lectrification didn't come to rural America until the 1930's. Before rural homes had electricity, many task had to be performed by hard manual labor. Water from the well used for cooking, washing, and watering of livestock had to be hand pumped or hand drawn. Reading was by the dim light of a kerosene lamp. The lady of the house did her washing by hand and ironed using flat irons heated on a wood or coal-fired stove.
Few rural homes had radios and those that did were "farm" sets like the Philco Model 37-34 at right. Because of the expense of batteries and keeping them charged, radio time was doled out sparingly, usually just for special programs. Windchargers to keep batteries charged were a common site in rural areas.
The Rural Electrification Authority (REA) brought electricity to rural America, and now the work of many manual tasks was made much easier with the help of this modern wonder. Everyone wanted "the electric". It cost five dollars to sign up with REA and there had to be at least three customers per mile in order to justify the cost of running the power lines.
One farmer came in to pay his five dollars and sign up but was told his house was too far from the right-of-way. A few days later he came back waving his money. "I moved my house", he explained.
A Tennessee farmer proclaimed to his fellow church-goers, "The greatest thing on earth is to have the love of God in your heart, the second greatest thing is to have electricity in your house."
The most popular electrical item purchased and usually the first, was an iron for Mom; the second most purchased item was a radio. The 1939 Zenith Model 5-S-319, shown here, is one example of the AC-operated sets which displaced the older battery radios. Now folks could enjoy listening to the radio without fear of running down a battery.
Essayist E. B. White wrote, "When rural people referred to The Radio, they ment "a prevading and somewhat godlike presence which has come into their lives and homes."
"The day we got our radio," wrote one farm wife, "we put it in the kitchen window, aimed it out at the fields, and turned it on full blast. During the first week, the men hated to be out of the sound of it."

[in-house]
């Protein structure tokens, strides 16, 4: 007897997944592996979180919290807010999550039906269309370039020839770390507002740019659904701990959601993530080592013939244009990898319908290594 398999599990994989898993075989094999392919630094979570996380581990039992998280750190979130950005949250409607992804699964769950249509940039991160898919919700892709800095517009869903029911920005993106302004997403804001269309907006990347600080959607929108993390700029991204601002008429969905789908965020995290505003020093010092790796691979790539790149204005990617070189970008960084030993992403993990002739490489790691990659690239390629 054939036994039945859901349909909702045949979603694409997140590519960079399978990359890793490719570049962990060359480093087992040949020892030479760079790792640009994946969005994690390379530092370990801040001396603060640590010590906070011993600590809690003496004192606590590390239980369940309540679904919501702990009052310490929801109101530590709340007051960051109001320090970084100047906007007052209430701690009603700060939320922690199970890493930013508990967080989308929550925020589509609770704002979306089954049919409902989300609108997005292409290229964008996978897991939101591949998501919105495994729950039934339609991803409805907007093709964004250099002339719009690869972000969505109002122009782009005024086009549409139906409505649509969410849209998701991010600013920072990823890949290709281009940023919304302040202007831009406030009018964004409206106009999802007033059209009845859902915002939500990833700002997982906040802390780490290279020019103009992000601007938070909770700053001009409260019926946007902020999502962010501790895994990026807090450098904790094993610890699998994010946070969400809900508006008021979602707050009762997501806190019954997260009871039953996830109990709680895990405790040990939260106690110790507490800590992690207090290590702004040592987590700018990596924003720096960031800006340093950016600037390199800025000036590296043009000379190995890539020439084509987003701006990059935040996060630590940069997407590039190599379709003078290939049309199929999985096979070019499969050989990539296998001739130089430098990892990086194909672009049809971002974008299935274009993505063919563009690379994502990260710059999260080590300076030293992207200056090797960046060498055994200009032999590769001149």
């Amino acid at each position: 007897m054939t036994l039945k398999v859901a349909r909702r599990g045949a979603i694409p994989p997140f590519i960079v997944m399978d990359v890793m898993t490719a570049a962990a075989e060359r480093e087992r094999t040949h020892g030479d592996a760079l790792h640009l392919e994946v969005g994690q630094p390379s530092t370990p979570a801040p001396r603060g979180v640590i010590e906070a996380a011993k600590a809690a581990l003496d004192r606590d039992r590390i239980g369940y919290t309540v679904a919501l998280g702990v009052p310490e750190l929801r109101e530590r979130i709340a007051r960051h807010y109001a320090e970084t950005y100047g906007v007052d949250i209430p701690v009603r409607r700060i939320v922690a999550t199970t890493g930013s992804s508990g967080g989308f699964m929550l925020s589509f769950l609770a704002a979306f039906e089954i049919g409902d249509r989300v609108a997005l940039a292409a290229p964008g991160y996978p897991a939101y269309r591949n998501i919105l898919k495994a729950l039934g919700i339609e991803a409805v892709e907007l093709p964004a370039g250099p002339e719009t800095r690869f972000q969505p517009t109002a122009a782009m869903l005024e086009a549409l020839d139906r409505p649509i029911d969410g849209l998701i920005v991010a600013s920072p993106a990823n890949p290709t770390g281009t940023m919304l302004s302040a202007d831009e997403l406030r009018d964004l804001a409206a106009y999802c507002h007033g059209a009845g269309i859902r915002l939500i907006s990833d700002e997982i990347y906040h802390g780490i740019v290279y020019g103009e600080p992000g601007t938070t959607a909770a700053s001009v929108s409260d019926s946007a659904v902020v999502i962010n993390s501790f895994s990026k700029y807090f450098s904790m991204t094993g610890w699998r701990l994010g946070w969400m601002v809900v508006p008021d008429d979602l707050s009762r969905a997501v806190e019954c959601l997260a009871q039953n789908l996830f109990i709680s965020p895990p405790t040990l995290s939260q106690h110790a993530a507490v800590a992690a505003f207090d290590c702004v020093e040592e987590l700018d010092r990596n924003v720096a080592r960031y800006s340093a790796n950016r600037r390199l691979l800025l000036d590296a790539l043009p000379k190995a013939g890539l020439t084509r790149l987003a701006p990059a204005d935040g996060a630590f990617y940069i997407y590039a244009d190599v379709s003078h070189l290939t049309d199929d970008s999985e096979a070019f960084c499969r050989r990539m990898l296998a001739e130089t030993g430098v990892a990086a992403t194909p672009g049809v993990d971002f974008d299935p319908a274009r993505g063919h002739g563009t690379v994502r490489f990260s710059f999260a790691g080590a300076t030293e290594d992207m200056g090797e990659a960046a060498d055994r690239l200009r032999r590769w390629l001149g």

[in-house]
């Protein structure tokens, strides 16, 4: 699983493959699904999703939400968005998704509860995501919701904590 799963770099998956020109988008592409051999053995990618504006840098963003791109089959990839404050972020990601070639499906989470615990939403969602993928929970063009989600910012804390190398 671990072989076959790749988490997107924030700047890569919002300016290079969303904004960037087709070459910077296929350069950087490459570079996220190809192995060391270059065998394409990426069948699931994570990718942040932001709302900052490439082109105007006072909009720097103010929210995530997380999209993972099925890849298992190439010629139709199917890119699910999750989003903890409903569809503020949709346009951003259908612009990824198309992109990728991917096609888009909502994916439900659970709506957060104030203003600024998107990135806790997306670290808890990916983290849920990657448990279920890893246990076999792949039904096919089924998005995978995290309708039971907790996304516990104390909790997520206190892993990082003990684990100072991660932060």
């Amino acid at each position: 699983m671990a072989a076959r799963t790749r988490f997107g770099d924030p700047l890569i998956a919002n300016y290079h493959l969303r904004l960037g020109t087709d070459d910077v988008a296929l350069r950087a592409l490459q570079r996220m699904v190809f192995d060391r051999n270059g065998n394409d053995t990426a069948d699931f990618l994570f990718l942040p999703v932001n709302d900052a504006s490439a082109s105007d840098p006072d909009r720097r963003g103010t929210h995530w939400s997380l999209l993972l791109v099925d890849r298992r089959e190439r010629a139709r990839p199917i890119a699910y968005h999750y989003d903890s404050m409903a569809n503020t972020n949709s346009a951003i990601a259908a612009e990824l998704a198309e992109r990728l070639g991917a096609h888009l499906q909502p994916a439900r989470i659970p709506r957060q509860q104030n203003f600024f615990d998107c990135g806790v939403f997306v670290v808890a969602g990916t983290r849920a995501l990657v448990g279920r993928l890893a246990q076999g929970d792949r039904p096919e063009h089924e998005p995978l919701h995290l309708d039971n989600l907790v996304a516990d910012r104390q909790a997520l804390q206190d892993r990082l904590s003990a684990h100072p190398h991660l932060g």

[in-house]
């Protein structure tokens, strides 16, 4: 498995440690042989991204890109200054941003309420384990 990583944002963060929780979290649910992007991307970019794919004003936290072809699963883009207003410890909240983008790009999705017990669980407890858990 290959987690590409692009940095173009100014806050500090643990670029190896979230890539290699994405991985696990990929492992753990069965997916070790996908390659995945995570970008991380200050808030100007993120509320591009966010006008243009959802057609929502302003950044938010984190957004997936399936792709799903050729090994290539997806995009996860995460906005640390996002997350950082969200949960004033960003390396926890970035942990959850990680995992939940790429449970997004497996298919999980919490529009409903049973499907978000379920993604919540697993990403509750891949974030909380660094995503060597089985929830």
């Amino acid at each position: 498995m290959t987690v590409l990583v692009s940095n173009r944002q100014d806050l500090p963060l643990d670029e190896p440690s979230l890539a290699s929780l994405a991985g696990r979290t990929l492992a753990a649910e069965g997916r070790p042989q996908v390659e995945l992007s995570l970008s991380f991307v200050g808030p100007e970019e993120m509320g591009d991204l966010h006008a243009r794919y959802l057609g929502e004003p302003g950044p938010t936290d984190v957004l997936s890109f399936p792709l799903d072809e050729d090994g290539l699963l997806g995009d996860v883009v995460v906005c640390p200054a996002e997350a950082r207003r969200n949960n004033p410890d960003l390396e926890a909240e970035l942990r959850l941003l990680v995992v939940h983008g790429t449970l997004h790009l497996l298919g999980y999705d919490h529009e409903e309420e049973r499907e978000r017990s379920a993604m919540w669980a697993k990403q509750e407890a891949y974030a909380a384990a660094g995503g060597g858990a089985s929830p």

Without a doubt, the radio was one of the most popular and influential new appliances to come to the country home. The tops of Philcos and Crosleys became a place to display family pictures.
The city dweller saw radio as a medium for entertainment; the farmer used it as an aid to better farming, for by radio he could get the latest price of cattle, wheat, market news, and other practical farming advice. For the homemaker there was information on cooking, cloths, diet, and even child psychology.
Education by radio would also be important. Because of their growing numbers the rural audience was attractive to radio broadcasters, and every conceivable subject was offered over the airwaves. Even typing was sucessfully taught by radio. The REA suggested that "the power lines along the highway should pause at these little schoolhouses to deliver the few watts which stand between the child and the great world in which some day he may be a very important part."
In 1938 REA statistics showed that 86 percent of their members had a radio in the home even though the average project had only been operating eight months.
The "National Farm and Home Hour" became the longest-running program in the history of network radio. It was on the air daily from October of 1928 to June of 1944 and became a weekly program for a time after that.
Rural families did not limit their listening pleasure just to farm-related programs however, they also tuned in to entertainment just as did their city cousins.
Boys would race home after school to hurry and finish farm chores in time to listen to adventure serials. "Jack Armstrong, The All American Boy!" came from countless radios in the afternoons. The words "return with us now to those thrilling days of yesteryear, the Lone Ranger rides again!", despaired many a mother of getting the children to the dinner table.
Saturday nights would find the family gathered around to "watch" the radio. Folks would intently look at the radio while listening as if that better helped to visualize the performers and events taking place. The Grand Ole Opry with Red Foley and Minnie Pearl, and the National Barn Dance with Lulu Bell and Scotty were favorites of this night.
Sunday nights brought Jack Benny, Fred Allen, Edgar Bergen and Charlie McCarthy. The women followed the trials and tribulations of Oxydal's own Ma Perkins and other soaps throughout the week.
The thing the rural audience cherished the most however, was the opportunity to listen to FDR's Fireside Chats. They could now feel they were a part of the political as well as the social life of the nation.
It was two decades later before television began to make inroads into rural America. It came slowly and without anywhere near the impact that radio had made.
Reference: The Next Greatest Thing - 50 Years of Rural Electrification In America by the National Rural Electric Cooperative Association (NRECA) Printed by McArdle Printing Company, Inc., Silver Spring, Maryland.